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The Real Reason 13 Reasons Why Isn't Coming Back For Season 5

It's not easy to walk out on a hit property. You have to respect a creative team with the will power to leave their audience wanting more.

While many successful shows milk their winning formula for all its worth by plowing on into double-digit seasons well past the point of diminishing returns, some certified hits actually know when to call it. Netflix's teen drama 13 Reasons Why just joined the latter camp with its fourth — and final — season, which started streaming on June 5, 2020. Die-hard fans no doubt would have preferred to see the series soldier on, but the creative team behind the smash hit actually makes a pretty compelling case for ending when they did.

13 Reasons Why has been dogged by controversy since it first bowed back in 2017. Aside from the suicide at the center of series' plot, the show sticks its hand in just about every cultural light socket it can find. Over just four seasons, 13 Reasons Why has addressed bullying, racism, sexual assault, mental health, drug addiction, homophobia, domestic violence, immigration, police brutality, steroid abuse, homelessness, abortion, HIV, and — of course — school shootings. Clearly, the Liberty High School counselors have their hands full.

As a result of all the outrage, many fans assumed that Netflix simply threw in the towel. It wouldn't be the first distributor unwilling or unable to continue standing up against a backlash. That's apparently not the case, however. The real reason 13 Reasons Why went out at the height of its popularity is actually pretty sensible and mundane. According to showrunner Brian Yorkey, it was a matter of verisimilitude. He's a firm believer that high school shows shouldn't last any longer than high school (via Cosmopolitan).

13 Reasons Why was just following the academic calendar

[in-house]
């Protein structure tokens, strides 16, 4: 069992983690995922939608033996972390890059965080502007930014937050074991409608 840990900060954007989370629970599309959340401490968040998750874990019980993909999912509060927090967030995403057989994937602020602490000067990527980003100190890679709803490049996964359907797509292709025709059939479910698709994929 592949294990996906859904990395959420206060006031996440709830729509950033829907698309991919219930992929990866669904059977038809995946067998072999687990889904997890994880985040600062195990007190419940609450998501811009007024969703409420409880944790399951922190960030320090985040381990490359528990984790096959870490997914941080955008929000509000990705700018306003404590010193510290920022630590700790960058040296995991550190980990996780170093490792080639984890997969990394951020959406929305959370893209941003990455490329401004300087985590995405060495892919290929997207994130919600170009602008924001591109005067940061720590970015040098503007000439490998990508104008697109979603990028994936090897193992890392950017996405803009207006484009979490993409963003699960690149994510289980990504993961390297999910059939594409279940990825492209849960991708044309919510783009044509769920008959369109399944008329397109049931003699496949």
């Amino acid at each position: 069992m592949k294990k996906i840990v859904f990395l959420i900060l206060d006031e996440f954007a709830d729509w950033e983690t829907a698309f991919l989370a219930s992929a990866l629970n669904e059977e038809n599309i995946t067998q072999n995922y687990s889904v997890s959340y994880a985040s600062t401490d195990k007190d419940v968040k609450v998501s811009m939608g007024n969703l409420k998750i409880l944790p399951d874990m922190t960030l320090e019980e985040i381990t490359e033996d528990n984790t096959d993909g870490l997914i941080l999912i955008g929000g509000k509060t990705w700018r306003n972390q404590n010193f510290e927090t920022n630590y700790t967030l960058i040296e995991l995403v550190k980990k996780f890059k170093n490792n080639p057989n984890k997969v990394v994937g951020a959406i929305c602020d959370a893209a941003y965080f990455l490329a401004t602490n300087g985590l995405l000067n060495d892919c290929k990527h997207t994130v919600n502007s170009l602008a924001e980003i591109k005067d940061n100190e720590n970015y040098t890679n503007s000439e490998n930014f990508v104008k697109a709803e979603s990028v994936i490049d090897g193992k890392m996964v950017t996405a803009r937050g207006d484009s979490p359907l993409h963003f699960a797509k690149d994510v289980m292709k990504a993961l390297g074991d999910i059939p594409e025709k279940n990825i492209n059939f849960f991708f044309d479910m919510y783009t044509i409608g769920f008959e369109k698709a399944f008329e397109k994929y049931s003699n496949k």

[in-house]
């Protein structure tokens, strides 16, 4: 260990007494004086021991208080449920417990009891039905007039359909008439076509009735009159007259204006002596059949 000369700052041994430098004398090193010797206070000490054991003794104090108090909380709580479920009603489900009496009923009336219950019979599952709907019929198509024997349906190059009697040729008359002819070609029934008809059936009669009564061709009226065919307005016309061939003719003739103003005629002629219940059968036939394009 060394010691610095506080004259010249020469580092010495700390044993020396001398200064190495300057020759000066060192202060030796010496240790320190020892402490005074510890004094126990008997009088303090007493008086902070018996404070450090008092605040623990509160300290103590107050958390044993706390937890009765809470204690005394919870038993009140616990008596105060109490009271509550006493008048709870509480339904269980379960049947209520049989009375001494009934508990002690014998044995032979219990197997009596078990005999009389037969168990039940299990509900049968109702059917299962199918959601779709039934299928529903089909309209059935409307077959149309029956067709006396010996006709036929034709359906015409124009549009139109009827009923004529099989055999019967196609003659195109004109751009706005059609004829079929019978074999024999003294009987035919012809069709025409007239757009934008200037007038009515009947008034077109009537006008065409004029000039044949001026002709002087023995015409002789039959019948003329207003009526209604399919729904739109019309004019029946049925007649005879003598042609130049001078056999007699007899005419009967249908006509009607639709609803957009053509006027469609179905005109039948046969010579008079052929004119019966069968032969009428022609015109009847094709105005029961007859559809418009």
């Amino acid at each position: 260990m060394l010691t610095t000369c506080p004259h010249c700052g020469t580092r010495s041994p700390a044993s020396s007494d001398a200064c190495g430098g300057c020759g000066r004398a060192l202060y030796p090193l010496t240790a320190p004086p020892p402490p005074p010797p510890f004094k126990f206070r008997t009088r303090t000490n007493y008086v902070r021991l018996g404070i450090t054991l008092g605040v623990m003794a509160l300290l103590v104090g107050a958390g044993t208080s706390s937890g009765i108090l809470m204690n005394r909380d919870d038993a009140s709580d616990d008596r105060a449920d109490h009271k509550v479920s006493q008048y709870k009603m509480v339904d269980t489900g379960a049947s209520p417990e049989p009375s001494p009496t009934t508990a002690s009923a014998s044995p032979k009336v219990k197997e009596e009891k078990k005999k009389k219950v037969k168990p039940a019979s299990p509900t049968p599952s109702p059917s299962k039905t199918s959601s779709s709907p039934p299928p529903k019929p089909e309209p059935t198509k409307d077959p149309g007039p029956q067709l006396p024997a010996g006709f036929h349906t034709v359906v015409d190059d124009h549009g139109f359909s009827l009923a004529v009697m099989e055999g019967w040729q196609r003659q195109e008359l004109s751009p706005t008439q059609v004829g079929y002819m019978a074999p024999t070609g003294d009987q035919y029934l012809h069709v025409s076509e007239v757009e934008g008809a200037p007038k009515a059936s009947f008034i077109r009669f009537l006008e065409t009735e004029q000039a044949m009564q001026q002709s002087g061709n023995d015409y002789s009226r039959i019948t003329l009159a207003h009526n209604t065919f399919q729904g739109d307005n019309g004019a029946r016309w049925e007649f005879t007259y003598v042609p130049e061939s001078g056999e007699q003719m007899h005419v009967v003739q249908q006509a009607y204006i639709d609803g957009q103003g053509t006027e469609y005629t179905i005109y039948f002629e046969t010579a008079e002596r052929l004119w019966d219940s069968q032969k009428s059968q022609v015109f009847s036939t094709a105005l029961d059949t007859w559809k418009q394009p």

13 Reasons Why was originally adapted from a young adult novel of the same name, but the TV show has moved far beyond the four corners of its source material. Yorkey and his writing team managed to concoct all manner of interesting storylines to extend the plot for three additional seasons, so it's not hard to imagine they could have managed a fourth if they really wanted to.

Yorkey explained to Entertainment Weekly that he's always skeptical of high school shows that last beyond the standard four years of high school. For him, watching his original cast graduate "felt like the logical ending point." Of course, shows have always found ways to work around this inherent limitation. Some series opt to keep their stars in a state of suspended animation, essentially trapping them in a never-ending high school experience that can wear on for years. Others choose to bring in a new cast of underclassmen to replace the graduating cohort. For what it's worth, Yorkey doesn't think either life-extending procedure works particularly well.

"I'm always a little bit suspicious of high school shows that go beyond four seasons because high school is four years long," he said. "So when somehow high school shows become seven and eight seasons long—don't get me wrong, I watch them all—but I tend to get a little suspicious of something that began as a high school show."

Sounds pretty definitive, though Yorkey did offer the show's mourning fanbase a tiny ray of hope. While he can't imagine heading back into Liberty High for another high school story, he could imagine exploring his character's lives beyond high school. "I'd be very interested to see how some of these characters do at college," he told EW. "But I love the idea also of leaving that up to all of our imaginations and making this a four-season high school show."

Who's in for 13 Reasons Why: The College Years?